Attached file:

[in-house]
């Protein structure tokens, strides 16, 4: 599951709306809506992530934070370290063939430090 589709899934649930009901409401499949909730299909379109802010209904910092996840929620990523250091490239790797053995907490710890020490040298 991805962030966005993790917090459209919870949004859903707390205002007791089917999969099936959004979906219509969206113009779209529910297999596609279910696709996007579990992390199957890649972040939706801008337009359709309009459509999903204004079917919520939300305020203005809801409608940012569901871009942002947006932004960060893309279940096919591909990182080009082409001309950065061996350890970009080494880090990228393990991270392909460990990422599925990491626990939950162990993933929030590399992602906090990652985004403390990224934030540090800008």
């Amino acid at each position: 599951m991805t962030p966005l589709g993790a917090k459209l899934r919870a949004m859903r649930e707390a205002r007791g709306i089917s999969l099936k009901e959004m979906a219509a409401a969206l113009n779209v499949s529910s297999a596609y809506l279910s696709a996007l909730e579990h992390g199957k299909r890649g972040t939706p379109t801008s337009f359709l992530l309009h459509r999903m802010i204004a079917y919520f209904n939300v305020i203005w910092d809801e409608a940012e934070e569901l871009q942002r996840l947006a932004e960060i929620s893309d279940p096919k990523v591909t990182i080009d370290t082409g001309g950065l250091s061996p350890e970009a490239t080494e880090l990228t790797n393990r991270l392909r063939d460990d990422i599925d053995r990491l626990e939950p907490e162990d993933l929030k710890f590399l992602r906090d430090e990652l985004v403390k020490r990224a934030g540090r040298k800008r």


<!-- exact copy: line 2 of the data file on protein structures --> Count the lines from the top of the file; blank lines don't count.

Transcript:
């Protein structure tokens, strides 16, 4: 599951709306809506992530934070370290063939430090 589709899934649930009901409401499949909730299909379109802010209904910092996840929620990523250091490239790797053995907490710890020490040298 991805962030966005993790917090459209919870949004859903707390205002007791089917999969099936959004979906219509969206113009779209529910297999596609279910696709996007579990992390199957890649972040939706801008337009359709309009459509999903204004079917919520939300305020203005809801409608940012569901871009942002947006932004960060893309279940096919591909990182080009082409001309950065061996350890970009080494880090990228393990991270392909460990990422599925990491626990939950162990993933929030590399992602906090990652985004403390990224934030540090800008």